Our parents had it good! Raising kids in the 70’s and 80’s, whilst not without its challenges, would have been much simpler than having to navigate the parenting landscape of today. Monitoring the type of music your child listened to and the TV shows they watched, and drilling into them to be home before the streetlights came on, really was the extent of it.
Today, not only are there 30 more types of milk to choose from but the rapid rate that technology is advancing brings with it a multitude of parenting challenges. How do we prepare our children for the unknown workforce of tomorrow? How do we enable them to embrace technology with safe limits? How do we monitor multiple channels with unlimited content? How do we keep them safe when predators aren’t just strangers in public, and bullies aren’t just in the school yard?
If this pandemic has taught us anything it’s that technology plays an integral part in allowing people to work and continue their education at home. We know that the fourth revolution is upon us with technology replacing plenty of jobs whilst allowing others to be streamlined. There is no doubt about it, our children need to embrace technology and we need to support them in doing so.
I have no doubt that keeping your kids safe online is one of the many things causing you sleepless nights. However, implementing the three steps of cyber safety will go a long way in mitigating potential risk.
1) Controlling access is critical to ensuring your child is safe online, before providing access to a device it is important that you setup filtering and adjust privacy settings. Start with the device itself by utilising the parental control tools in the settings section of the device. This will enable you to block access to inappropriate apps, the ability to download other apps and set limits on screentime.
Next, tackle the browser, turn on Google safe search and YouTube restricted mode settings. For your older kids you might want to consider blocking access to entertainment and social media late at night in order to force them to take a break. On that note ensure access to social media and gaming apps are safe by turning on privacy settings and removing location visibility where possible. Another way to safeguard primary school children is to ensure all accounts and apps are setup with your email address and only you have access to the password.
2) Setting boundaries when using technology is imperative and involves you establishing clear rules and expectations for your children when using devices and going online. Maybe you want to create a digital contract, or maybe you would prefer to have a verbal discussion and put an agreed upon list about the appropriate ways to behave online on your fridge for easy reference? Once rules are set, ensure to reinforce them when broken or kept, for example have consequences for bad behaviour and reward for good behaviour.
Another great way to set boundaries is to formalise a screen time schedule. For primary school students ensure that it is very structured, for example, between 6.30pm – 7.30pm each day. It is recommended for high school students that you have a clear ‘off time’ instead, for example, no screens after 9.00pm. You may want to set physical boundaries in your home as well, such as no devices at the dining table or devices in the lounge room only.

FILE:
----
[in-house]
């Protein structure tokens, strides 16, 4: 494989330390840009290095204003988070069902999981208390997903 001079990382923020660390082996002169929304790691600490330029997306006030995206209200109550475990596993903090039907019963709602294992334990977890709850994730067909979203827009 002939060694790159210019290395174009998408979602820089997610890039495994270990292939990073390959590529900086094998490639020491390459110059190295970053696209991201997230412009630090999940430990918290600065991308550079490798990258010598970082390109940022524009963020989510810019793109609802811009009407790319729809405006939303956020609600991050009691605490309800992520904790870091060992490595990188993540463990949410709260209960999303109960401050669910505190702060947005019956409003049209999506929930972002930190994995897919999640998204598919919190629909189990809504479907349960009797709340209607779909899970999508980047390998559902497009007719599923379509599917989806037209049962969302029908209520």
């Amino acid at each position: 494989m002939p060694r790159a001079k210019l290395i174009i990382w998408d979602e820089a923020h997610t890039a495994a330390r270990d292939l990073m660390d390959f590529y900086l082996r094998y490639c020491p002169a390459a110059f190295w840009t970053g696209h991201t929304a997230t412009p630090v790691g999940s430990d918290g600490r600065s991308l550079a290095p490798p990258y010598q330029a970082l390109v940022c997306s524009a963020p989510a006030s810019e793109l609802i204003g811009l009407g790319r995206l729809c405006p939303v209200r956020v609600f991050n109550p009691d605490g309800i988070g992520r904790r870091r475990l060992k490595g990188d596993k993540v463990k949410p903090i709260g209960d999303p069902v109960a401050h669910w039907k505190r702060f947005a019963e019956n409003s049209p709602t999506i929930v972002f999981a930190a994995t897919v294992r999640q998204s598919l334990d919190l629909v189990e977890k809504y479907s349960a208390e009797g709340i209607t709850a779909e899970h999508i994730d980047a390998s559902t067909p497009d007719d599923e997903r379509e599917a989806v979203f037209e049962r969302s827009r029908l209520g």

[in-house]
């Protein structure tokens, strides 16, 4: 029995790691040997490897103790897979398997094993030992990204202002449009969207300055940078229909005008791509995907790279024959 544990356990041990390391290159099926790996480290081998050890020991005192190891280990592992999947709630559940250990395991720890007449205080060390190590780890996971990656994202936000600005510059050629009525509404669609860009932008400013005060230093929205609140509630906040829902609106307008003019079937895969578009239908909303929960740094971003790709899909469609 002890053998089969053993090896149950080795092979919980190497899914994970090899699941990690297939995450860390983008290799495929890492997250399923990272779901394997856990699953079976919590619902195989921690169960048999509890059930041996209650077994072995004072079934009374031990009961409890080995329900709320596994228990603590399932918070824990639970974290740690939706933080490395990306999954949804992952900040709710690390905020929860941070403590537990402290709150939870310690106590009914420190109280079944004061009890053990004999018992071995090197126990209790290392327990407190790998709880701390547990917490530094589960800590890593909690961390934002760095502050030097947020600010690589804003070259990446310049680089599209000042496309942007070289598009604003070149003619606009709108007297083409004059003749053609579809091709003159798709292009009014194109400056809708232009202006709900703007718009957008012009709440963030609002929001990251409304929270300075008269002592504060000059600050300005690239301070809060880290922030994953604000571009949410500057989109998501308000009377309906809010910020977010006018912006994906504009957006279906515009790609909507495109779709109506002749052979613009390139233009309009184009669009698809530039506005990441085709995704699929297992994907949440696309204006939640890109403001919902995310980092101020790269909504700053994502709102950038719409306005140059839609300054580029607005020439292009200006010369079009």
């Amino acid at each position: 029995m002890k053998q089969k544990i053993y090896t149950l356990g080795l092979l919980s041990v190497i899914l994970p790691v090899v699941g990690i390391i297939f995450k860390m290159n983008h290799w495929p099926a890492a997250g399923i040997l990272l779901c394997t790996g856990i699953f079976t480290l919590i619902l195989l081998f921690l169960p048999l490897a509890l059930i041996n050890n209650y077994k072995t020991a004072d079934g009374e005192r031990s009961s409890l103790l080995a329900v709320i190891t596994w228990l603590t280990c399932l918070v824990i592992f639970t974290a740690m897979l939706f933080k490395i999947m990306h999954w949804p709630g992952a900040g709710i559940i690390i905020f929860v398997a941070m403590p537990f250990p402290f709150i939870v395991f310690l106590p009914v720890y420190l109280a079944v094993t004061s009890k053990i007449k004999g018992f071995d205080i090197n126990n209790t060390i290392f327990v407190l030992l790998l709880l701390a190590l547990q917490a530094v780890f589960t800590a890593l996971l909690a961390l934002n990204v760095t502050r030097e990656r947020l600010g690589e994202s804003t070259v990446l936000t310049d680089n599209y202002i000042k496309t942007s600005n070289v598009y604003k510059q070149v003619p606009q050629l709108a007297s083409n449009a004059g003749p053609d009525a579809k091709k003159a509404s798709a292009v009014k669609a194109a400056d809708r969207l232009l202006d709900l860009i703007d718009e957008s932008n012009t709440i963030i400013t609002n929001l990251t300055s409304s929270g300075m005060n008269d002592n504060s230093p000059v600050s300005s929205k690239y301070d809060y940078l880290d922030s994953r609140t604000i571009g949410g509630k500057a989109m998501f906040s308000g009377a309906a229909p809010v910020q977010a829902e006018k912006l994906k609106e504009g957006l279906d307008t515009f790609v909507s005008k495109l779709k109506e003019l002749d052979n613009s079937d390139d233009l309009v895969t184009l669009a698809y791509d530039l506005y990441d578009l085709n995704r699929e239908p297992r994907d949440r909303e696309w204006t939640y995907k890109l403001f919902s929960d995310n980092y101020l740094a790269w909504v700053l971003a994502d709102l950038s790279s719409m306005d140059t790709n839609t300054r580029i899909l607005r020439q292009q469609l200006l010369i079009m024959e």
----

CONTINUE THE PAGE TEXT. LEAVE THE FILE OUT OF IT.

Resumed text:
3) Open communication is critical to keeping your kids safe online. Chat regularly with your children about what apps they like to use and why, tailor your message around specific apps to target what they might be facing. For example, if your teenager is spending a lot of time on TikTok ensure you talk to them about taking part in dangerous and inappropriate challenges.
It is important to also have regular conversation about issues that might arise on any platform, such as online strangers, people pretending to be someone they are not, divulging personal information, sending images of themselves and their bodies, how to deal with online bullying and conflict, peer pressure and their online reputation.
Where possible try to teach using stories and anecdotes rather than a statement of facts as stories are easier to remember and less confrontational. When your child tells you about something that has happened online avoid the instinct to take your child’s device away. Instead talk to them about the incident and implement access control and other security measures to minimise the risk in the future. If you take your child’s device away, they are less likely to tell you about any future issues out of fear of losing their device.
One final piece of advice is to ensure that you get your information on cyber safety and helping your child integrate and embrace technology from reputable sources and don’t be afraid to be the bad guy when keeping your kids safe online. Finally, technology is here to stay, implement the steps above and go back to trying to navigate which type of milk to buy and a global pandemic.